Minneapolis, Minnesota, U.S. – “This has been a long year. It has been a painful year. For me and my family, it really frustrates me, because your life changed in an instant.” George Floyd, Sunday at assembly Before the first anniversary of her brother’s murder under the knees of a former police officer Derek Chauvin.
The militants were preparing to celebrate Floyd’s life at the crossroads now named after him (George Floyd Square), a year ago when he took a breather last time. On Tuesday, Floyd’s family will travel to the White House to meet with President Joe Biden. Although actions have been taken to change the way of law and order in Minneapolis and communities across the country, residents and activists say this is not enough.
After Chauvin is convicted Vice President Kamala Harris said in the April 20 murder case: “We are relieved. Nevertheless, it cannot eliminate suffering. Measuring justice is not the same as equality and justice. This verdict makes us even more so. Close. And the fact is that we still have work to do,” adding that “we still have to reform the system.”
Biden joins her in urging Congress after George Floyd’s “Policing Justice Act,” drafted by members of the Congressional Black Caucus, aimed at ending the use of the gallows, prohibiting detonation orders, legal immunity for police, and police department’s Militarization.
Biden asked Congress to pass the bill before the anniversary on Tuesday, but this is unlikely because the bill is deadlocked in the divided U.S. Senate. Democratic Senator Cory Booker said that “significant progress has been made” but no agreement has been reached and the bill is still at a deadlock.
At the local level, this is almost the same.
Change arrives slowly
Since Floyd’s death, three major proposals have been made to reform the Minneapolis police. First, the Minneapolis City Council proposed the establishment of a public safety department to vote on it in the November city elections. The petition to create a public safety department led by the political committee Yes 4 Minneapolis recently submitted thousands of signatures exceeding the requirements, and hopes to also work towards voters later this year.
Finally, another petition seeking to create a civilian police accountability committee (Jamar) led by the Twin Cities Justice and Justice Alliance is also preparing to vote. The organization was established after Jamar Clark was shot and killed by the Minneapolis police in 2015. But organizers hope it will eventually be eligible to participate in the special election because they are unlikely to complete it before the deadline for the upcoming November general election. Because Minneapolis’s city charter requires a police station and changes to it require the approval of voters, all methods of police reform are done through the ballot box.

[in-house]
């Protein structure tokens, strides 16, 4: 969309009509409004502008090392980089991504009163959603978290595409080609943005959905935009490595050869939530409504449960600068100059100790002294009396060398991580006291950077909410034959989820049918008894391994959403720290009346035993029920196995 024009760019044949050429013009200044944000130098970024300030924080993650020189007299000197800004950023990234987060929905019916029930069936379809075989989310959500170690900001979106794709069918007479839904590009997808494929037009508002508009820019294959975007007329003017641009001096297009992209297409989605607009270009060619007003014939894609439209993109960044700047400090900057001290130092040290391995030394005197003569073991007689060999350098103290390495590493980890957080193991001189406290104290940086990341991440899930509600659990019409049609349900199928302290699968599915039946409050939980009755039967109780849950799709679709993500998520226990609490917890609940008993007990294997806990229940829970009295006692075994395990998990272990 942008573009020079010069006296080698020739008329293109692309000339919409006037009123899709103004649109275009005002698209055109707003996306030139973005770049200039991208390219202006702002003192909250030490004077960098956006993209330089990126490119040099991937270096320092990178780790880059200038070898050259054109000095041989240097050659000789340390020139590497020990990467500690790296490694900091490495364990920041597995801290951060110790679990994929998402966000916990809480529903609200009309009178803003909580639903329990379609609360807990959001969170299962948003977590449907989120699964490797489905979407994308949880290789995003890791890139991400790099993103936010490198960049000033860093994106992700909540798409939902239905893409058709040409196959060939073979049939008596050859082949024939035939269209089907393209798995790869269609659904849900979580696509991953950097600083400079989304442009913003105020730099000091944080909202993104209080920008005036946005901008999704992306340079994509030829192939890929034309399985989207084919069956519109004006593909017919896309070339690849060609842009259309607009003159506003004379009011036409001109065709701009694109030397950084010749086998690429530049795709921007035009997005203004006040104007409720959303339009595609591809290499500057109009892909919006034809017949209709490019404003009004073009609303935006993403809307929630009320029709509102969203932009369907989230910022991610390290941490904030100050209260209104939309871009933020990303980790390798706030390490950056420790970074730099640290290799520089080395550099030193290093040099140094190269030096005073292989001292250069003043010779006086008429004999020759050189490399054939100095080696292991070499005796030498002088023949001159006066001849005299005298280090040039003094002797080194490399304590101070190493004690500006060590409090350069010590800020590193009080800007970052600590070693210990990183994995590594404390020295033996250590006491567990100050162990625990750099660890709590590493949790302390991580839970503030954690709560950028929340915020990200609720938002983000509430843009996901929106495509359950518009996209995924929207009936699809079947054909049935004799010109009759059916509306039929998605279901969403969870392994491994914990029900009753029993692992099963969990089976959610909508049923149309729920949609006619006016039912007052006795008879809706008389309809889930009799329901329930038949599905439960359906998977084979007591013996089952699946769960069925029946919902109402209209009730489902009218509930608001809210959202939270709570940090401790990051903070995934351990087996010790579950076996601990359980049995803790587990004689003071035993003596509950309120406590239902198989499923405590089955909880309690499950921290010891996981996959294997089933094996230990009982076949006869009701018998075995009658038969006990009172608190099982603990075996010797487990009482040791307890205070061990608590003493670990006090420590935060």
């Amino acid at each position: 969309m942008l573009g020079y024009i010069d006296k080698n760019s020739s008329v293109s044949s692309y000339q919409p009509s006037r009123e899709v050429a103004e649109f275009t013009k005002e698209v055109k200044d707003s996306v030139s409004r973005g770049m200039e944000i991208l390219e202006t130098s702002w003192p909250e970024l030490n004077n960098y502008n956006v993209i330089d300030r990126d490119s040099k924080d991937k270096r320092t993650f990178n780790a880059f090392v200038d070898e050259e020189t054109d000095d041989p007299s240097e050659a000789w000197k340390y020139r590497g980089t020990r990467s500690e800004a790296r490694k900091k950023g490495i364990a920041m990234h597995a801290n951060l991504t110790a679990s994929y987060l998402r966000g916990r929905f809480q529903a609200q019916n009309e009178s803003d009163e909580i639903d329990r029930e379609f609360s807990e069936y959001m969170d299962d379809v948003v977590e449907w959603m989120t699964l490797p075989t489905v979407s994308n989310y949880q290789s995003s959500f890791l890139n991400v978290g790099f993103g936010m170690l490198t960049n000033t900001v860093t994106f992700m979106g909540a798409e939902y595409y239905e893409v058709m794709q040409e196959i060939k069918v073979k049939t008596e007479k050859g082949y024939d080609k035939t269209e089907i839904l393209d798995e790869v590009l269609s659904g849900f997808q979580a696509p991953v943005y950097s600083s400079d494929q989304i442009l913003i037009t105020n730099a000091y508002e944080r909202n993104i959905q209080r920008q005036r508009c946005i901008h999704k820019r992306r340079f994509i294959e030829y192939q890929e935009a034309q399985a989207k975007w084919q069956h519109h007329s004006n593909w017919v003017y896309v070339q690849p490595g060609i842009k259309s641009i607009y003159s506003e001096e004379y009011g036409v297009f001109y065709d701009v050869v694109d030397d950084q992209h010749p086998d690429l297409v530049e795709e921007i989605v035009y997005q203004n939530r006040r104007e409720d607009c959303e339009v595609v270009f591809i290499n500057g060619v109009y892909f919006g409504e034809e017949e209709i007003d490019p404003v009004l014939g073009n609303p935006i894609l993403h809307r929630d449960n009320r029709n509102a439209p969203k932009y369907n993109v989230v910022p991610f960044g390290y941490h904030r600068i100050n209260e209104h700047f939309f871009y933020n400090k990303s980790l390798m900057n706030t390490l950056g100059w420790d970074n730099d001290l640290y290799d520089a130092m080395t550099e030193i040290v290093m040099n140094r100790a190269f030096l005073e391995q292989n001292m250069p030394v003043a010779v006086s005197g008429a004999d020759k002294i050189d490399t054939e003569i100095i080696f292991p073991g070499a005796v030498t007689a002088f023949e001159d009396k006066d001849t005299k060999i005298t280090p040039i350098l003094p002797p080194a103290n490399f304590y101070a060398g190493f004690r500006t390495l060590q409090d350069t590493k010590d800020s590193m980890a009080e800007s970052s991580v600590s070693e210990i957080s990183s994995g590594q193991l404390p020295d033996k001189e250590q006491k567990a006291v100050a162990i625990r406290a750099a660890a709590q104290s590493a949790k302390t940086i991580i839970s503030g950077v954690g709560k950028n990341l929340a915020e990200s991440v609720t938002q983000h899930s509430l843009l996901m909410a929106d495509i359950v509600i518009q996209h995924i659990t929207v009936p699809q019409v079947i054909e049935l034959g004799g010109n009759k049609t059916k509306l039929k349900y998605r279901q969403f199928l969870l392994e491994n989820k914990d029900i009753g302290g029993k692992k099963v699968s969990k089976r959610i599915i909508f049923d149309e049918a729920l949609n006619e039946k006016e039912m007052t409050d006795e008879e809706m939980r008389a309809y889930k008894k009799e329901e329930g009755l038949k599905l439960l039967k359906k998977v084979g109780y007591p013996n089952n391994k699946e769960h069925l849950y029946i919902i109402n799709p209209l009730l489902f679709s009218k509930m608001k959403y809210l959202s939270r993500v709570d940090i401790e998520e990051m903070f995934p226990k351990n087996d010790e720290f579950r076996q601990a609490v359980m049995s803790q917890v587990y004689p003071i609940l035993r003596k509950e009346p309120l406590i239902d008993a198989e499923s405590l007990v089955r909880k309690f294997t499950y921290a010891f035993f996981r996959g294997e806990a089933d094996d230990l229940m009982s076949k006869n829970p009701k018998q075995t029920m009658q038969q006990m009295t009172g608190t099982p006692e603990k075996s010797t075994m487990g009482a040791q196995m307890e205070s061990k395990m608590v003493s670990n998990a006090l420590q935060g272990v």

Legislative reform runs through the entire system, but the actual changes have not changed much.
“Unfortunately, we are not where we should be,” Michelle Gross, head of the Coalition Against Police Brutality (CUAPB), told Al Jazeera. “In Minneapolis and Minnesota, we simply cannot pass any meaningful police reform legislation. Nothing has changed to prevent the recurrence of the George Floyd incident.
Very like At the national levelA $2.7 billion comprehensive bill aimed at solving public safety issues through police reform and enhanced accountability. The bill was passed by the Democratic-led Minnesota House of Representatives in April, but has since been shelved in the Republican-controlled Minnesota Senate.
“I see that other states have terminated eligible waivers, and there are other issues that will be resolved meaningfully [police killings] Gross said he was referring to a legal defense that would protect the police from certain lawsuits.
She believes that Floyd’s death would not have attracted people’s attention if it weren’t for the bystander video taken by Darnella Frazier. Without it, “after this year and a year, if there is no bystander’s videotape, his family may only start to understand what happened to him.”
Regarding George Floyd Square itself, although Minneapolis Mayor Jacob Frey promised to reopen the intersection earlier this year, local activists said they would not agree It will reopen until they request it, which includes investing $156 million in community services in the next year. Recall the 10 years of Hennepin County Attorney Mike Freeman (Mike Freeman).
One place that changed and changed quickly was in the Brooklyn Center on the outskirts of Minneapolis. On April 11, former Brooklyn Center police officer Kim Potter shot and killed Daunte Wright. ), Potter was subsequently charged with second-degree intentional homicide. Minnesota prosecutor Keith Ellison (Keith Ellison) has taken over the prosecution of the case.
After Wright was shot, Gross said that Brooklyn Center Mayor Michael Elliott was black and had contact with her and other community groups. Elliott introduced the solution with ACLU and others (PDF format) Was approved in early May, and the Brooklyn Center City Council passed the bill the following week.
Changes include strengthening independent supervision of the police department, prohibiting the arrest of low-level crimes, dispatching an unarmed civilian traffic law enforcement department to resolve minor traffic violations, and finally establishing a new department to oversee public safety. Gross said: “They will create their own 911 call center, so there will be some infrastructure…so it may take 6 to 9 months, but the rest should be easy to put together.”
“[It] A new North Star will be built for our community, which will ensure the safety of all of us. “According to the Star Tribune, Mayor Mike Elliott said. “It says that we, as your elected leaders, are committing ourselves. And you can hold us accountable for achieving these goals.” “